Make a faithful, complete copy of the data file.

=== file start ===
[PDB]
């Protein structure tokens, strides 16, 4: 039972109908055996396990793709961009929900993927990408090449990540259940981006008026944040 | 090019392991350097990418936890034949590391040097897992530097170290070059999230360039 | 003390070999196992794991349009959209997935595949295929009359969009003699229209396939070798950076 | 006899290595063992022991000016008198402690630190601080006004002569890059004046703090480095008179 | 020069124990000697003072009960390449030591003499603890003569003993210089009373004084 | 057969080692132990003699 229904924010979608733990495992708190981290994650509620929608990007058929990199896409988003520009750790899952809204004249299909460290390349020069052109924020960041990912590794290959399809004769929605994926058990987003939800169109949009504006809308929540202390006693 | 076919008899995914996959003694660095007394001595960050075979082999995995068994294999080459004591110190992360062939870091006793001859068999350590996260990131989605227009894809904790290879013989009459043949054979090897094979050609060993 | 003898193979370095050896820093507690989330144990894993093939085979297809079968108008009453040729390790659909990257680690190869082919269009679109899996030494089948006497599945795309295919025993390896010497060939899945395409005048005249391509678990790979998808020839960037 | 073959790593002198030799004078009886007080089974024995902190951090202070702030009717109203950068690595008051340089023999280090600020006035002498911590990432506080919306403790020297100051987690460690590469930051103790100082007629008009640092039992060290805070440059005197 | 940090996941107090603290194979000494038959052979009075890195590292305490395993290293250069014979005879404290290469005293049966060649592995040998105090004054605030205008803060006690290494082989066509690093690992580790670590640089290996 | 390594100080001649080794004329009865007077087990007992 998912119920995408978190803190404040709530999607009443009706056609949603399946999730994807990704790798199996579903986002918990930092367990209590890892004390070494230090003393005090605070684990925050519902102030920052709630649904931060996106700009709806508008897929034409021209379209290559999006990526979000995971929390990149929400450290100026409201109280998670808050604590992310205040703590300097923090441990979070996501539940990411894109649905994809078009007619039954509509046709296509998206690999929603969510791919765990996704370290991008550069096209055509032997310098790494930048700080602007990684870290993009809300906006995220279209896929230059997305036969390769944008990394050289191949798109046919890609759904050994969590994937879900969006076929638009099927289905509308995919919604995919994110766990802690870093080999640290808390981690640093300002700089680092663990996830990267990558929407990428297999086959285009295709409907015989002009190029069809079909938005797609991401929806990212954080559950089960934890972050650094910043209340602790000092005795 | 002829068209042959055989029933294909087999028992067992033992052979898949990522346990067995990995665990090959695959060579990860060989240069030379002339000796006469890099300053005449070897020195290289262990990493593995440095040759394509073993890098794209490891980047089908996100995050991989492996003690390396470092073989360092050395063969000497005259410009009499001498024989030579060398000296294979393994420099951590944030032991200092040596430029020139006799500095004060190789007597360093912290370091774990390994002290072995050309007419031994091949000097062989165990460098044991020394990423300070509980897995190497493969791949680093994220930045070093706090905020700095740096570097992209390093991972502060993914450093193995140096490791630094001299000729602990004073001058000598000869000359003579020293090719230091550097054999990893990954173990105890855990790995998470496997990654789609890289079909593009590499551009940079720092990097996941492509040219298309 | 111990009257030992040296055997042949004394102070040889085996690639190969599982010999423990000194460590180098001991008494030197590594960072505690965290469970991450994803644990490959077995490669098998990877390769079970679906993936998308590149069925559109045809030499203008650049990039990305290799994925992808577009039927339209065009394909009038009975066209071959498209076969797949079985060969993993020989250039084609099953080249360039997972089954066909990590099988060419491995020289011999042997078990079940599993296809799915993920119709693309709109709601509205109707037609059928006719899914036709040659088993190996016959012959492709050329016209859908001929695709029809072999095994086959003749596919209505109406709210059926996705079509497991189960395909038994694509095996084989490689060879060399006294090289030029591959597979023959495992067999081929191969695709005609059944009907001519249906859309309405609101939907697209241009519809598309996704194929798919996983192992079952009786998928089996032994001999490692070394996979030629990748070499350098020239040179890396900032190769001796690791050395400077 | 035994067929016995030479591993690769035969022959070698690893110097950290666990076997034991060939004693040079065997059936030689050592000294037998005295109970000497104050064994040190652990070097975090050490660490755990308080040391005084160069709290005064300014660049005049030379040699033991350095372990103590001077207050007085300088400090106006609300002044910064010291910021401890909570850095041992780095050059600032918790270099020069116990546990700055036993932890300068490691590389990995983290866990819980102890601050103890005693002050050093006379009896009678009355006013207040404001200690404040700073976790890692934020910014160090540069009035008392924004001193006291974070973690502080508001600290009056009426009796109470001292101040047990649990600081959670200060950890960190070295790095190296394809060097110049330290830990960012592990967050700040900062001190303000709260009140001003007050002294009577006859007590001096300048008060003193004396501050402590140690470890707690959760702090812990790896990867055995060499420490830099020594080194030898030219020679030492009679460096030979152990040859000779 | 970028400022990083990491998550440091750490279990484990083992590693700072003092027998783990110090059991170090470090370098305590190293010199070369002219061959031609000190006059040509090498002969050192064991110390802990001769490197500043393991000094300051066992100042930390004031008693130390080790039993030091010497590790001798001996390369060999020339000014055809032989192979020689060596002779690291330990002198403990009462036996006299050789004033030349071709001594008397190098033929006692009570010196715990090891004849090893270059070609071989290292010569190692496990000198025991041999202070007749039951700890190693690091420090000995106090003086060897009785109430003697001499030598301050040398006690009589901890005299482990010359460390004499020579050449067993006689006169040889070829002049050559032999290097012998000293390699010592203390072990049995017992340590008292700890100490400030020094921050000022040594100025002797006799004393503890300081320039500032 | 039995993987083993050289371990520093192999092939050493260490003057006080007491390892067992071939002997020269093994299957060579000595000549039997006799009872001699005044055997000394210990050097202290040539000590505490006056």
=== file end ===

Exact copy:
[PDB]
């Protein structure tokens, strides 16, 4: 039972109908055996396990793709961009929900993927990408090449990540259940981006008026944040 | 090019392991350097990418936890034949590391040097897992530097170290070059999230360039 | 003390070999196992794991349009959209997935595949295929009359969009003699229209396939070798950076 | 006899290595063992022991000016008198402690630190601080006004002569890059004046703090480095008179 | 020069124990000697003072009960390449030591003499603890003569003993210089009373004084 | 057969080692132990003699 229904924010979608733990495992708190981290994650509620929608990007058929990199896409988003520009750790899952809204004249299909460290390349020069052109924020960041990912590794290959399809004769929605994926058990987003939800169109949009504006809308929540202390006693 | 076919008899995914996959003694660095007394001595960050075979082999995995068994294999080459004591110190992360062939870091006793001859068999350590996260990131989605227009894809904790290879013989009459043949054979090897094979050609060993 | 003898193979370095050896820093507690989330144990894993093939085979297809079968108008009453040729390790659909990257680690190869082919269009679109899996030494089948006497599945795309295919025993390896010497060939899945395409005048005249391509678990790979998808020839960037 | 073959790593002198030799004078009886007080089974024995902190951090202070702030009717109203950068690595008051340089023999280090600020006035002498911590990432506080919306403790020297100051987690460690590469930051103790100082007629008009640092039992060290805070440059005197 | 940090996941107090603290194979000494038959052979009075890195590292305490395993290293250069014979005879404290290469005293049966060649592995040998105090004054605030205008803060006690290494082989066509690093690992580790670590640089290996 | 390594100080001649080794004329009865007077087990007992 998912119920995408978190803190404040709530999607009443009706056609949603399946999730994807990704790798199996579903986002918990930092367990209590890892004390070494230090003393005090605070684990925050519902102030920052709630649904931060996106700009709806508008897929034409021209379209290559999006990526979000995971929390990149929400450290100026409201109280998670808050604590992310205040703590300097923090441990979070996501539940990411894109649905994809078009007619039954509509046709296509998206690999929603969510791919765990996704370290991008550069096209055509032997310098790494930048700080602007990684870290993009809300906006995220279209896929230059997305036969390769944008990394050289191949798109046919890609759904050994969590994937879900969006076929638009099927289905509308995919919604995919994110766990802690870093080999640290808390981690640093300002700089680092663990996830990267990558929407990428297999086959285009295709409907015989002009190029069809079909938005797609991401929806990212954080559950089960934890972050650094910043209340602790000092005795 | 002829068209042959055989029933294909087999028992067992033992052979898949990522346990067995990995665990090959695959060579990860060989240069030379002339000796006469890099300053005449070897020195290289262990990493593995440095040759394509073993890098794209490891980047089908996100995050991989492996003690390396470092073989360092050395063969000497005259410009009499001498024989030579060398000296294979393994420099951590944030032991200092040596430029020139006799500095004060190789007597360093912290370091774990390994002290072995050309007419031994091949000097062989165990460098044991020394990423300070509980897995190497493969791949680093994220930045070093706090905020700095740096570097992209390093991972502060993914450093193995140096490791630094001299000729602990004073001058000598000869000359003579020293090719230091550097054999990893990954173990105890855990790995998470496997990654789609890289079909593009590499551009940079720092990097996941492509040219298309 | 111990009257030992040296055997042949004394102070040889085996690639190969599982010999423990000194460590180098001991008494030197590594960072505690965290469970991450994803644990490959077995490669098998990877390769079970679906993936998308590149069925559109045809030499203008650049990039990305290799994925992808577009039927339209065009394909009038009975066209071959498209076969797949079985060969993993020989250039084609099953080249360039997972089954066909990590099988060419491995020289011999042997078990079940599993296809799915993920119709693309709109709601509205109707037609059928006719899914036709040659088993190996016959012959492709050329016209859908001929695709029809072999095994086959003749596919209505109406709210059926996705079509497991189960395909038994694509095996084989490689060879060399006294090289030029591959597979023959495992067999081929191969695709005609059944009907001519249906859309309405609101939907697209241009519809598309996704194929798919996983192992079952009786998928089996032994001999490692070394996979030629990748070499350098020239040179890396900032190769001796690791050395400077 | 035994067929016995030479591993690769035969022959070698690893110097950290666990076997034991060939004693040079065997059936030689050592000294037998005295109970000497104050064994040190652990070097975090050490660490755990308080040391005084160069709290005064300014660049005049030379040699033991350095372990103590001077207050007085300088400090106006609300002044910064010291910021401890909570850095041992780095050059600032918790270099020069116990546990700055036993932890300068490691590389990995983290866990819980102890601050103890005693002050050093006379009896009678009355006013207040404001200690404040700073976790890692934020910014160090540069009035008392924004001193006291974070973690502080508001600290009056009426009796109470001292101040047990649990600081959670200060950890960190070295790095190296394809060097110049330290830990960012592990967050700040900062001190303000709260009140001003007050002294009577006859007590001096300048008060003193004396501050402590140690470890707690959760702090812990790896990867055995060499420490830099020594080194030898030219020679030492009679460096030979152990040859000779 | 970028400022990083990491998550440091750490279990484990083992590693700072003092027998783990110090059991170090470090370098305590190293010199070369002219061959031609000190006059040509090498002969050192064991110390802990001769490197500043393991000094300051066992100042930390004031008693130390080790039993030091010497590790001798001996390369060999020339000014055809032989192979020689060596002779690291330990002198403990009462036996006299050789004033030349071709001594008397190098033929006692009570010196715990090891004849090893270059070609071989290292010569190692496990000198025991041999202070007749039951700890190693690091420090000995106090003086060897009785109430003697001499030598301050040398006690009589901890005299482990010359460390004499020579050449067993006689006169040889070829002049050559032999290097012998000293390699010592203390072990049995017992340590008292700890100490400030020094921050000022040594100025002797006799004393503890300081320039500032 | 039995993987083993050289371990520093192999092939050493260490003057006080007491390892067992071939002997020269093994299957060579000595000549039997006799009872001699005044055997000394210990050097202290040539000590505490006056």